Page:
Some people are aware of another implementation of F4 in the Maple application center. I wrote this implementation and it is not very good. It uses obscene amounts of memory and is slow. I wanted a modular algorithm but Maple doesn't have sparse modular linear algebra so I used dense linear algebra which can't scale. Maple 11 contains yet another implementation of F4, but this one is sparse. Why bother when there is FGb ? Well, it is for all of the cases that FGb doesn't handle. Large primes, weird term orders, polynomial coefficients, and non-commutative algebras are all supported by this code, and the sparse linear algebra is done in Maple using hash tables. Unfortunately we lost the modular algorithm but there is only so much one can do. The F4 algorithm is intrinsically faster than the Buchberger algorithm by an order of magnitude, and in Maple 11, it is always used by default. Here is an example of a non-commutative Weyl-algebra from the Maple test suite with polynomial coefficients in {a,b,c[1],...,c[n]}.

n := 3: S := add(x[i]*D[i],i=1..n):

A := Ore_algebra:-skew_algebra(comm={a,b,seq(c[i],i=1..n)}, seq(diff=[D[i],x[i]],i=1..n),polynom={seq(x[i],i=1..n)}):

P := Ore_algebra:-skew_product(S+a,S+b,A):

for i to n do l[i] := Ore_algebra:-skew_product(D[i],x[i]*D[i]+c[i]-1,A)-P end do:

M := Groebner:-MonomialOrder(A,lexdeg([seq(D[i],i=1..n)],[seq(x[i],i=1..n)])):

TIMER := time(): G := Groebner[Basis]([seq(l[i],i=1..n)],M)): time()-TIMER:

If we plug in numbers for the parameters and use an easier term order we can do the next problem as well. We use infolevel[F4] to print the sizes of the matrices, which are not that big. Most of the time is spent in the symbolic preprocessing, computing non-commutative products.

n := 4: S := add(x[i]*D[i],i=1..n):

A := Ore_algebra:-skew_algebra(comm={a,b,seq(c[i],i=1..n)}, seq(diff=[D[i],x[i]],i=1..n),polynom={seq(x[i],i=1..n)}):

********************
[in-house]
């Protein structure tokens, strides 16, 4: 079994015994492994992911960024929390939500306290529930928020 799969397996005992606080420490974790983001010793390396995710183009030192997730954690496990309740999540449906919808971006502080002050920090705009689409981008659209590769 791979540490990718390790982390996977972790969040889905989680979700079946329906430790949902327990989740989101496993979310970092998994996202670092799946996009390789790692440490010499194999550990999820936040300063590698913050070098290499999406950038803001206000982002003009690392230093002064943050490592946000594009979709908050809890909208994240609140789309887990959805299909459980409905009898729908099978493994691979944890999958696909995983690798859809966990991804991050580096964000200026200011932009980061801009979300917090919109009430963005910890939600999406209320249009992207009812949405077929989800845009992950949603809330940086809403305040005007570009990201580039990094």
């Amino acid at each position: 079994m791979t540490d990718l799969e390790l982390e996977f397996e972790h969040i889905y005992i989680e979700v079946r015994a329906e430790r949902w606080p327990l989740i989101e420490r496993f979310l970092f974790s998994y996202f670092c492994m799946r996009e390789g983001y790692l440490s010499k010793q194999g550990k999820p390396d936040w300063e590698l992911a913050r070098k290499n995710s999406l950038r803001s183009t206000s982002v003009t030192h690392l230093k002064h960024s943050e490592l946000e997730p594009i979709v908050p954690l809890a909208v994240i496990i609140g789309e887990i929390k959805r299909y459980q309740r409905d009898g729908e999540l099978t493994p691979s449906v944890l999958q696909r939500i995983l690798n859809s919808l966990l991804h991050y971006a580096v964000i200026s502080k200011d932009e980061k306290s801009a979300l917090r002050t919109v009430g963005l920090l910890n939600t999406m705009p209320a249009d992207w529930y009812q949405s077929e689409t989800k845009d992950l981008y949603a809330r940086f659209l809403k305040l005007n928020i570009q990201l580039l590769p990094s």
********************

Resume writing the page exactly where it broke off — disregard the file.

P := Ore_algebra:-skew_product(S+a,S+b,A):

for i to n do l[i] := Ore_algebra:-skew_product(D[i],x[i]*D[i]+c[i]-1,A)-P end do:

M := Groebner:-MonomialOrder(A,tdeg(seq(D[i],i=1..n),seq(x[i],i=1..n))):

L := subs({a=1,b=2,seq(c[i]=-i, i=1..n)}, [seq(l[i],i=1..n)]):

infolevel[F4] := 5:

TIMER := time(): G := Groebner[Basis](L,M): time()-TIMER;

Fast Division of Multiple Polynomials

Maple 11 contains a new algorithm for multivariate division whose complexity is linear in the total number of terms encountered, regardless of whether one divides one polynomial or several polynomials by the Groebner basis. The standard division algorithm divides f by g by repeatedly subtracting multiples of g. If the quotient has n terms and g has m terms this uses O(n^2*m) operations to merge n*m terms when the polynomials are sparse. Geobuckets and other divide and conquer strategies reduce this to O(n*m*log(n)), but the algorithm in Maple 11 is actually O(n*m), however it is written in Maple code so it is "slow". To use the algorithm, make the first argument to Groebner[NormalForm] a list:

f := randpoly([x,y,z,t],degree=50,terms=1000):

G := [x^3+y^2+z+1, y^2+2*z+t, z^4-t^3+t+1, t^2-3]:

r := Groebner[NormalForm]([f], G, tdeg(x,y,z,t)):

Notice that the output is also a list. Of course you can input a list of several polynomials and get a list of several remainders. This code is now used by simplify/siderels as well, but for technical reasons it is called separately on each element if you give simplify a list. This code is also used by the Groebner[MultiplicationMatrix] command, which is now quite a bit faster. We compute the remainders of all the monomials (efficiently) at once.

G := Groebner[Basis](cyclic6, tdeg(x,y,z,t,u,v)):

ns, rv := Groebner[NormalSet](G, tdeg(x,y,z,t,u,v)):

TIMER := time(): M := Groebner[MultiplicationMatrix](v, ns, rv, G, tdeg(x,y,z,t,u,v)): time()-TIMER;

The first argument to MultiplicationMatrix can also now be a polynomial f as well. The eigenvalues of this matrix are the values of f on the variety (at the solutions) of the system. This post getting too long so I am going to split it up. In a future post I will try to focus a bit more on how to use the package including the new commands.